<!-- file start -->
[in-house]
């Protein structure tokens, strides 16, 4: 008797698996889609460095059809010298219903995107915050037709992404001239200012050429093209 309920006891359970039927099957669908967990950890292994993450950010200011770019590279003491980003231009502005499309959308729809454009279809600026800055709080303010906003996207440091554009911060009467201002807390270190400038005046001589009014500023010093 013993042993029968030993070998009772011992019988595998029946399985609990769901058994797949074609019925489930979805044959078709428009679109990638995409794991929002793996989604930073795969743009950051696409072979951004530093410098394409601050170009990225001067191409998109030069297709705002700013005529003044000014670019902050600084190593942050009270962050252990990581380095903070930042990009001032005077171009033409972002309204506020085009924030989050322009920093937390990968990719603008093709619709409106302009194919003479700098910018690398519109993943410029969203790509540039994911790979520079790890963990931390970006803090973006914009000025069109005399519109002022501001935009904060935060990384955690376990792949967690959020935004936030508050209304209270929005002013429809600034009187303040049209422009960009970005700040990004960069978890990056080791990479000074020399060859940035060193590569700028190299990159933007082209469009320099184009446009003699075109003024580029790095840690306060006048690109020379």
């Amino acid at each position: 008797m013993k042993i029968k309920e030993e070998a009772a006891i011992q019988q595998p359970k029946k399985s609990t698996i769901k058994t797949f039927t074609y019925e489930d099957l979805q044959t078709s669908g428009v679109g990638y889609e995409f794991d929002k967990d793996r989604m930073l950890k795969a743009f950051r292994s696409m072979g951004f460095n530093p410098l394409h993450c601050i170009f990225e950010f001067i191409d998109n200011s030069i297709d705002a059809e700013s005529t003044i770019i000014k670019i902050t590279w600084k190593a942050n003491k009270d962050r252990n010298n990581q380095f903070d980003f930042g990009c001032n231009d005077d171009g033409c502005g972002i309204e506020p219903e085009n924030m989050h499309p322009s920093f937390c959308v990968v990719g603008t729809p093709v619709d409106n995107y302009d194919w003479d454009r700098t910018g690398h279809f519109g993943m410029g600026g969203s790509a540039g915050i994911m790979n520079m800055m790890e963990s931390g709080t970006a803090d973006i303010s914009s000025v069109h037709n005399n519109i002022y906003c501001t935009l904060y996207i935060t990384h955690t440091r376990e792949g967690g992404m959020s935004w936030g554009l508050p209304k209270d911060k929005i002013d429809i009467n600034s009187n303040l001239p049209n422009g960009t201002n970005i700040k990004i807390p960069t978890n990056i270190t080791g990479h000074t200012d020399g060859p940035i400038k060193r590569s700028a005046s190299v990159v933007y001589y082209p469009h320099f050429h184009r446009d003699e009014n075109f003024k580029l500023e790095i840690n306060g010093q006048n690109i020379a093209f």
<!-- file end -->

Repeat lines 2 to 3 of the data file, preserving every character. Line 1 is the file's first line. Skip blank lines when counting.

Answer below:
């Protein structure tokens, strides 16, 4: 008797698996889609460095059809010298219903995107915050037709992404001239200012050429093209 309920006891359970039927099957669908967990950890292994993450950010200011770019590279003491980003231009502005499309959308729809454009279809600026800055709080303010906003996207440091554009911060009467201002807390270190400038005046001589009014500023010093 013993042993029968030993070998009772011992019988595998029946399985609990769901058994797949074609019925489930979805044959078709428009679109990638995409794991929002793996989604930073795969743009950051696409072979951004530093410098394409601050170009990225001067191409998109030069297709705002700013005529003044000014670019902050600084190593942050009270962050252990990581380095903070930042990009001032005077171009033409972002309204506020085009924030989050322009920093937390990968990719603008093709619709409106302009194919003479700098910018690398519109993943410029969203790509540039994911790979520079790890963990931390970006803090973006914009000025069109005399519109002022501001935009904060935060990384955690376990792949967690959020935004936030508050209304209270929005002013429809600034009187303040049209422009960009970005700040990004960069978890990056080791990479000074020399060859940035060193590569700028190299990159933007082209469009320099184009446009003699075109003024580029790095840690306060006048690109020379």
């Amino acid at each position: 008797m013993k042993i029968k309920e030993e070998a009772a006891i011992q019988q595998p359970k029946k399985s609990t698996i769901k058994t797949f039927t074609y019925e489930d099957l979805q044959t078709s669908g428009v679109g990638y889609e995409f794991d929002k967990d793996r989604m930073l950890k795969a743009f950051r292994s696409m072979g951004f460095n530093p410098l394409h993450c601050i170009f990225e950010f001067i191409d998109n200011s030069i297709d705002a059809e700013s005529t003044i770019i000014k670019i902050t590279w600084k190593a942050n003491k009270d962050r252990n010298n990581q380095f903070d980003f930042g990009c001032n231009d005077d171009g033409c502005g972002i309204e506020p219903e085009n924030m989050h499309p322009s920093f937390c959308v990968v990719g603008t729809p093709v619709d409106n995107y302009d194919w003479d454009r700098t910018g690398h279809f519109g993943m410029g600026g969203s790509a540039g915050i994911m790979n520079m800055m790890e963990s931390g709080t970006a803090d973006i303010s914009s000025v069109h037709n005399n519109i002022y906003c501001t935009l904060y996207i935060t990384h955690t440091r376990e792949g967690g992404m959020s935004w936030g554009l508050p209304k209270d911060k929005i002013d429809i009467n600034s009187n303040l001239p049209n422009g960009t201002n970005i700040k990004i807390p960069t978890n990056i270190t080791g990479h000074t200012d020399g060859p940035i400038k060193r590569s700028a005046s190299v990159v933007y001589y082209p469009h320099f050429h184009r446009d003699e009014n075109f003024k580029l500023e790095i840690n306060g010093q006048n690109i020379a093209f």